The Wall Street Journal recently pointed out that ancient lapis is having a modern moment. Lapis means simply stone in Latin. The blue stone (Lapis Lazuli) was found in Afghanistan mines more than 6000 years ago and Afghanistan is still the main producer of Lapis today. Lapis is used in jewelry and for carving objects and was coveted by the ancient Greek, Egyptian, Persian and Mesopotamian civilizations. In ancient Egypt, the color blue represented royalty, which made lapis a very important stone during that time. For instance, lapis was found in one of the greatest archeological finds, King Tut’s tomb. The eyes of his mask are decorated with the deep blue lapis. Read More >
For many years, one of the finest rubies in the world was the Alan Caplan ruby, named after a famous geologist and mineralogist who bought the ruby during the 1960s. The ruby is also known as the Mogok ruby because that is where it originated. It’s a 15.97 carat ruby and it was bought by Graff in 1988, who paid a record-breaking price of $227,301 per carat. Since then a number of rubies have surpassed that record and since 2015, the Sunrise Ruby, a 25.59 carat Burmese ruby, is the most valuable ruby in the world. It was auctioned for $30,335,698, which is an unprecedented $1.1 million per carat. Read More >
Spinel has an interesting history. For centuries, spinel was often mistaken for a ruby. For instance, it was only recently discovered that the famous Black Prince Ruby set into the Imperial State Crown of the United Kingdom is actually spinel. But now, spinel is very much appreciated among serious jewelry collectors and dealers. Not only for its color, which ranges from red, pink, purple and even bright blue, but also for its hardness and brilliance. Spinel is extremely rare. Ironically, even more rare than ruby. Like rubies, spinel is also found in Myanmar as well as Sri Lanka, Vietnam, Thailand and Madagaskar. Read More >
Pavé diamonds are diamonds that are set very close together on the surface of a piece of jewelry. The word “pavé” means “paved” in French, as if to say that the surface of a piece of jewelry is paved with diamonds. The result is limitless sparkle. Read More >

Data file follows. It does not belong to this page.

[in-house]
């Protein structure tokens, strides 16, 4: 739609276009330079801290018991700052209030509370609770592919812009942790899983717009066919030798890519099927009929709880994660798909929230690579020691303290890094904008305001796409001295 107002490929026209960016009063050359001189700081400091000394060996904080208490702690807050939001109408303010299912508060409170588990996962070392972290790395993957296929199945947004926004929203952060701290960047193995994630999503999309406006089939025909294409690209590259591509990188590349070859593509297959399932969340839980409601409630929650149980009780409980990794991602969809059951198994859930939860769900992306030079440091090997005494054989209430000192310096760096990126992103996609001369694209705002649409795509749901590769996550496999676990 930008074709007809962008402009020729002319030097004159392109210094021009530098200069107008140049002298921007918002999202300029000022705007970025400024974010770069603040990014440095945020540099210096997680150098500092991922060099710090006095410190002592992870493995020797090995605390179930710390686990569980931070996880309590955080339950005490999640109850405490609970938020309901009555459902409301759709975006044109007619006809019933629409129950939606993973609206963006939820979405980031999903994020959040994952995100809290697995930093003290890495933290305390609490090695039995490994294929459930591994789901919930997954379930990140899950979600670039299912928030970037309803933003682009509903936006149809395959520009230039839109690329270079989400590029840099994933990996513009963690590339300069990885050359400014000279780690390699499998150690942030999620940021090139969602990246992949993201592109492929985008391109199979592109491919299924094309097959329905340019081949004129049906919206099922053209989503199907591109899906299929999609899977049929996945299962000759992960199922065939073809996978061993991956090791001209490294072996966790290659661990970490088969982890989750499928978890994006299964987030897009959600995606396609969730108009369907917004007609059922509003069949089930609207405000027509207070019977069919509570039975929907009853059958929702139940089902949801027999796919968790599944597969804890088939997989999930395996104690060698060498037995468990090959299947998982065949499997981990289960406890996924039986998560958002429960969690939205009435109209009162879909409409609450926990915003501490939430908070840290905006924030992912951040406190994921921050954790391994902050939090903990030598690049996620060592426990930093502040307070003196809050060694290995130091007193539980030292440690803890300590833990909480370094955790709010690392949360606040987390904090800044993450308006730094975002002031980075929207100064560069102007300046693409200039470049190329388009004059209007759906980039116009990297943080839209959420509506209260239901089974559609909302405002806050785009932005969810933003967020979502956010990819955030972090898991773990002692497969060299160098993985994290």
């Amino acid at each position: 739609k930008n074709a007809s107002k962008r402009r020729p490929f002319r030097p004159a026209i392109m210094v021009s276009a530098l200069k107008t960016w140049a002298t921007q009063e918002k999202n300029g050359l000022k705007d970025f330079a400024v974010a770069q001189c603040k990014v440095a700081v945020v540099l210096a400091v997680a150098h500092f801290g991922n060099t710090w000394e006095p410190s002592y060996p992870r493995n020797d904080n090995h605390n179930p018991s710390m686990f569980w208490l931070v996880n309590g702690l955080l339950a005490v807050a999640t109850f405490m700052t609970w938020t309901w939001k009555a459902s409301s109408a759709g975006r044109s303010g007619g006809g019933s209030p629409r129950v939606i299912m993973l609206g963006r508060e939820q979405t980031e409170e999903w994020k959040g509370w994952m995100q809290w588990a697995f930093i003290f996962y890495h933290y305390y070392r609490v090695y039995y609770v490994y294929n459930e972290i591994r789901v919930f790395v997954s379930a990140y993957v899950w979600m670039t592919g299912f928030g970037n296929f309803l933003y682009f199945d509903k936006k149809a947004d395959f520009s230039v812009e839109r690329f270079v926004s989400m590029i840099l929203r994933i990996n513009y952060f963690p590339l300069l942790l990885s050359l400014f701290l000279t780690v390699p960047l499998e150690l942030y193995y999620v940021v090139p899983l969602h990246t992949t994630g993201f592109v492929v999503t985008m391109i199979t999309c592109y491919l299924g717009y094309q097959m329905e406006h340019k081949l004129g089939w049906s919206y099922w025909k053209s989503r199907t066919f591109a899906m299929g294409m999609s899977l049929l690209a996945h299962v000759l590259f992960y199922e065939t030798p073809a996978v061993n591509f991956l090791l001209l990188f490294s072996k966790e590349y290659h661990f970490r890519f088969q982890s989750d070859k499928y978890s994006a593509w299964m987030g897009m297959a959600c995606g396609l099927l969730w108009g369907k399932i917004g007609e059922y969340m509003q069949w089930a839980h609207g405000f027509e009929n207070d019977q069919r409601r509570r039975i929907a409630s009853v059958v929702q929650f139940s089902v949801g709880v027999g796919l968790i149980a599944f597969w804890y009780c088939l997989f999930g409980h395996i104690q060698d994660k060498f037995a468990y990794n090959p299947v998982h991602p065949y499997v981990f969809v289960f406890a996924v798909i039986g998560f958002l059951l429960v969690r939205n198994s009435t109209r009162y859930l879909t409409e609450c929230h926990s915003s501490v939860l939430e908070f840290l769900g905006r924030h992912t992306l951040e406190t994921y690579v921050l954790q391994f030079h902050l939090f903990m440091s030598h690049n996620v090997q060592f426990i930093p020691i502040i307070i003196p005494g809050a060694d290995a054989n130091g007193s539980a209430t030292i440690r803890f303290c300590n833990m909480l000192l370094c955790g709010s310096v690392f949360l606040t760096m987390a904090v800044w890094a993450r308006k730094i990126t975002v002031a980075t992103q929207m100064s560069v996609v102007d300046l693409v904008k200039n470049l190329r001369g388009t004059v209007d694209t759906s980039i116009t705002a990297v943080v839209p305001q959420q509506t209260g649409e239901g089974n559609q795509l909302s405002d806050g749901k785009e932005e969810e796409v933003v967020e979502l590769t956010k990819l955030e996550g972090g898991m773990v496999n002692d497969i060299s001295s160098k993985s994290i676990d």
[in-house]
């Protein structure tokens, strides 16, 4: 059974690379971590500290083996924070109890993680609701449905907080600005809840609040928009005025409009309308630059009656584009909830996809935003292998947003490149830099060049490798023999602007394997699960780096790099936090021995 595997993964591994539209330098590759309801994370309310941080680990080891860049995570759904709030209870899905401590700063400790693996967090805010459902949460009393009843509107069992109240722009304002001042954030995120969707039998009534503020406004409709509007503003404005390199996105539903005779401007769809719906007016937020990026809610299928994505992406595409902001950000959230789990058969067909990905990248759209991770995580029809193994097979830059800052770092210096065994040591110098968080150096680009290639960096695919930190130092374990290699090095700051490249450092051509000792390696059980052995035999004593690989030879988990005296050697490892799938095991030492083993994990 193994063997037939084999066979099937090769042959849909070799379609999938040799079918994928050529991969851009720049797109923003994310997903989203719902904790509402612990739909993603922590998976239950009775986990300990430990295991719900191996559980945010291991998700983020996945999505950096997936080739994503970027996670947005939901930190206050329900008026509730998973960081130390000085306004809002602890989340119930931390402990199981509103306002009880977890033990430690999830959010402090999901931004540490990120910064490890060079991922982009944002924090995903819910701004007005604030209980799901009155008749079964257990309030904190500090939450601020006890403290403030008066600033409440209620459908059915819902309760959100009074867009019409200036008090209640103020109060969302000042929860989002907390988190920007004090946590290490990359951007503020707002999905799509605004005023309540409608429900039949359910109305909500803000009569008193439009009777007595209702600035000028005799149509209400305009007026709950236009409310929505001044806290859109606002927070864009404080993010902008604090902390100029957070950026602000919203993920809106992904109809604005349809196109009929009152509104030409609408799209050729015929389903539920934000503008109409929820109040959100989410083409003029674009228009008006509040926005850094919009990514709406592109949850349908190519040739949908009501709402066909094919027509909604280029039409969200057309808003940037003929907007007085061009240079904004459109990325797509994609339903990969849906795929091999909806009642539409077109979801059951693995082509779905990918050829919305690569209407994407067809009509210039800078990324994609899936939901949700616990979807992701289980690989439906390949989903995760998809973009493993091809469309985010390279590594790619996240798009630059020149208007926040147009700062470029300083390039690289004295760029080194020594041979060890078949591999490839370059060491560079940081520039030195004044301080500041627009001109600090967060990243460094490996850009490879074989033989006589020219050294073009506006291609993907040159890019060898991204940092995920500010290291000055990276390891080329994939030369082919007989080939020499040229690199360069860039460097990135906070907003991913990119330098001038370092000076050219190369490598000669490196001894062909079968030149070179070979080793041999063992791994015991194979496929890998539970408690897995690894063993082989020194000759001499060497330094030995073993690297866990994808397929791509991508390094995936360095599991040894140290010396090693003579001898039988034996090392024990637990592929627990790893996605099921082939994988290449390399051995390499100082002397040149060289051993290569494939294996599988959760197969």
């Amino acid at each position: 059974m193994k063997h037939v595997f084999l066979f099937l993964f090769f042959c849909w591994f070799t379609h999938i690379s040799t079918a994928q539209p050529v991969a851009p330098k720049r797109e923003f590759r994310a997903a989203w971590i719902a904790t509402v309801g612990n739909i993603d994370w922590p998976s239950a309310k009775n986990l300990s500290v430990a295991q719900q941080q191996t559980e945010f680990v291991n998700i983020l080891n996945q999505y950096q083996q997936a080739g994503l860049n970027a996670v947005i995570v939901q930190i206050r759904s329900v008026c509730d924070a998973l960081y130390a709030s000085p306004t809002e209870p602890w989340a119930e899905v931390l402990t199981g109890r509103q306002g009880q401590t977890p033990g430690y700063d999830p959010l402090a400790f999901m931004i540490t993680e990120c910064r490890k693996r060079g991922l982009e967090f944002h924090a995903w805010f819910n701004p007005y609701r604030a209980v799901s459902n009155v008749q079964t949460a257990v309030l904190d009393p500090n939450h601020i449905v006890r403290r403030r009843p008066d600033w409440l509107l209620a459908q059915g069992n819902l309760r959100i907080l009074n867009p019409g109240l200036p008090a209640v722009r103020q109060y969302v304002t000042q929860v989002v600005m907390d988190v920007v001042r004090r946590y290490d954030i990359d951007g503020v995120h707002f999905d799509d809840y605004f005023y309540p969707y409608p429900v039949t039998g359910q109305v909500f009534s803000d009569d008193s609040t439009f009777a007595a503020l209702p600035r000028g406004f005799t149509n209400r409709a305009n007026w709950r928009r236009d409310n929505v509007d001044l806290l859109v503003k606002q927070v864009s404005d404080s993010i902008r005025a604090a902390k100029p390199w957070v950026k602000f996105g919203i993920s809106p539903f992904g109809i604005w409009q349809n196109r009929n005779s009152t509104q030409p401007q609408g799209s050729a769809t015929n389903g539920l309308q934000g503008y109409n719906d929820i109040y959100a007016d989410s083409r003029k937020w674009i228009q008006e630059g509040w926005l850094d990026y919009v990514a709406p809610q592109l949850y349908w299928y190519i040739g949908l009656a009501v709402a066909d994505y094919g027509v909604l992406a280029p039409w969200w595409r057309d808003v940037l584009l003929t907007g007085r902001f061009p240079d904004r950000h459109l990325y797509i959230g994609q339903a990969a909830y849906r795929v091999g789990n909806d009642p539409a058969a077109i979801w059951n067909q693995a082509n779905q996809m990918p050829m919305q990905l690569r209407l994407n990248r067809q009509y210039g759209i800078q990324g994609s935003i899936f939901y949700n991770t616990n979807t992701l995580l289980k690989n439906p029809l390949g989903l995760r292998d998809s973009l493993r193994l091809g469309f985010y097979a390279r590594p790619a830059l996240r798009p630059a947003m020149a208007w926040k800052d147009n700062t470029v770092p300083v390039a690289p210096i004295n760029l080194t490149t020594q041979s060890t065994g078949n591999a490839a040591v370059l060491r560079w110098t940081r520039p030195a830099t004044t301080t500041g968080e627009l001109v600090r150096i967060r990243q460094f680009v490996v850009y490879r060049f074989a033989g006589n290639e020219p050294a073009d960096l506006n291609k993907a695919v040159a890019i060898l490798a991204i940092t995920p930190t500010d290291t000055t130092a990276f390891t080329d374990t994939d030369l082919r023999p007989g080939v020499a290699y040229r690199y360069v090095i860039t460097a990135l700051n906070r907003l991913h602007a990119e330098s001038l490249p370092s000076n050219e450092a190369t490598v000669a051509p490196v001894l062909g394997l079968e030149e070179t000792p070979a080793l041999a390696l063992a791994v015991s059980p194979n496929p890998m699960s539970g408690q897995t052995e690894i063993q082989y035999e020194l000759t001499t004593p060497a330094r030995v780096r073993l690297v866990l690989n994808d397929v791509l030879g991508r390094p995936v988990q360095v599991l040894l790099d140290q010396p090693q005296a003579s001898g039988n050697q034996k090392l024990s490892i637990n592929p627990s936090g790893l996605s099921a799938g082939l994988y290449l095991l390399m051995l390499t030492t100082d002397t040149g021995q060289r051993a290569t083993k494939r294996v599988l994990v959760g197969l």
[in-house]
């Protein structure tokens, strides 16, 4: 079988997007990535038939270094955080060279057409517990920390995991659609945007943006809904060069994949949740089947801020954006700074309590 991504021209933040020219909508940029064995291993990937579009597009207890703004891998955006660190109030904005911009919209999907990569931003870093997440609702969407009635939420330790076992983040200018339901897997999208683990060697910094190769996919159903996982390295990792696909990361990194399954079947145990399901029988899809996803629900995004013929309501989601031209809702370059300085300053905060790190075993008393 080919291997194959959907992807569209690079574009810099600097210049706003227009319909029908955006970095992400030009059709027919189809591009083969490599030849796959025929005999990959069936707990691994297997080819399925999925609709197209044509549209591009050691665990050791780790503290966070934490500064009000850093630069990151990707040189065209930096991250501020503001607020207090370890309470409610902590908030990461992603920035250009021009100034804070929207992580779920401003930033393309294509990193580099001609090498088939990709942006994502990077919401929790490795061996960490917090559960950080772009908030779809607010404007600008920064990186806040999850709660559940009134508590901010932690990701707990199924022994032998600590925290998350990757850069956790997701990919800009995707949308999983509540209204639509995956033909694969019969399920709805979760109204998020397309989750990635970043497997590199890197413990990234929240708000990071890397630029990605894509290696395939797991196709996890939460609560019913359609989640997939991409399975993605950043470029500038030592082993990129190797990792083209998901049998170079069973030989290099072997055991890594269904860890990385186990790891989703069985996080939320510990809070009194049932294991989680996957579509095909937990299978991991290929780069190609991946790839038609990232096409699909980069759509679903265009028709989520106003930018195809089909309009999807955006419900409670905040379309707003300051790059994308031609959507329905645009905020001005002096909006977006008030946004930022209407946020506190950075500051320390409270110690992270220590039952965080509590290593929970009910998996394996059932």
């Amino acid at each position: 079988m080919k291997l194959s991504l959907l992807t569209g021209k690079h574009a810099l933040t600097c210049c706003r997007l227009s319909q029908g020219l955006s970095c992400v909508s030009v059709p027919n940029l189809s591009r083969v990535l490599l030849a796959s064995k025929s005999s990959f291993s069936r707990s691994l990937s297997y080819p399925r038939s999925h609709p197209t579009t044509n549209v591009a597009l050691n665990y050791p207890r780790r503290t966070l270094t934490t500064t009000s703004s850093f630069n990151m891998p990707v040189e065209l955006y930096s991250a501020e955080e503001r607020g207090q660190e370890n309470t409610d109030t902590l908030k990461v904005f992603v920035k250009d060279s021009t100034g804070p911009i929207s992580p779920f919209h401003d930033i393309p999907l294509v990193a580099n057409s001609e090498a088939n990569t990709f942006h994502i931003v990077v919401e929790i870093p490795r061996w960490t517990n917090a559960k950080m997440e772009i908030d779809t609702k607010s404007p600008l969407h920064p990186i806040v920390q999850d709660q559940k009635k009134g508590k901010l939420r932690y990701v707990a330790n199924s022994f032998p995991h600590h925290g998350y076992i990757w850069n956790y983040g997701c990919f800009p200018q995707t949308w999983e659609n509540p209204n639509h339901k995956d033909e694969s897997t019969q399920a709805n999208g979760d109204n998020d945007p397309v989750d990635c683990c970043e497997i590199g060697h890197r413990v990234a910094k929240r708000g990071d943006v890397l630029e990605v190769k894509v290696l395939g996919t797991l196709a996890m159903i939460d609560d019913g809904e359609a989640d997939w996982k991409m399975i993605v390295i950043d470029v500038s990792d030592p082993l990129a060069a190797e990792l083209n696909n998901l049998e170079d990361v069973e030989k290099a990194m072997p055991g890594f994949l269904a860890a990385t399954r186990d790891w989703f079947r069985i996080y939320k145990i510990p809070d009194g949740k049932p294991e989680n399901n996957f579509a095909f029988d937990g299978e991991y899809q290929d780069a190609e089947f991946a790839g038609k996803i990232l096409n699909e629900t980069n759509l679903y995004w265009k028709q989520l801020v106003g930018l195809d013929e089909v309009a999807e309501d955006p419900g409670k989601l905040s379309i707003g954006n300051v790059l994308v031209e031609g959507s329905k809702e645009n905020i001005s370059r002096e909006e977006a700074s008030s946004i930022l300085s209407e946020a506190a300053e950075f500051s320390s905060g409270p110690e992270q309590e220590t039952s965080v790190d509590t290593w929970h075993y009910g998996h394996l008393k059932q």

The tennis bracelet was made popular by tennis star Chris Evert who played the 1987 US Open with a thin diamond bracelet. During the tennis match she lost the bracelet and stopped playing so that she could search for it. The search was televised and voila, the “tennis” bracelet was born. Read More >
Next on our list is the union between red and gold. It is the perfect mix of sparkle and warmth, ideal for upcoming colder months. Read More >
Engagement rings are becoming more and more about personal style and individuality than anything else, as we discussed in an earlier blog post. A diamond represents eternity, so it’s no wonder that the appeal of a rare, and one of a kind estate engagement ring is also on the rise. Not only are they appealing for their beauty and uniqueness, an estate piece also has a history of love. And just like many things in life, whatever has been out of style for generations is now back in style, making estate pieces even more attractive to those with a vintage taste.
Valentine’s is inching closer and closer and you may be ready to take the next step. We see more and more that the future bride is looking for something that reflects her personal style. That’s why it is important to choose a piece that speaks to her personality. Here are a couple of hints to get you and your future bride closer to this important decision, (choosing the engagement ring that is.) Read More >
Shop amazing style-defining pieces that will last you a lifetime. Read More >
Enamel jewelry has been around for centuries. Enamel, which is powdered glass fused by high heat on top a piece of metal, is very beautiful, but also very difficult to work with.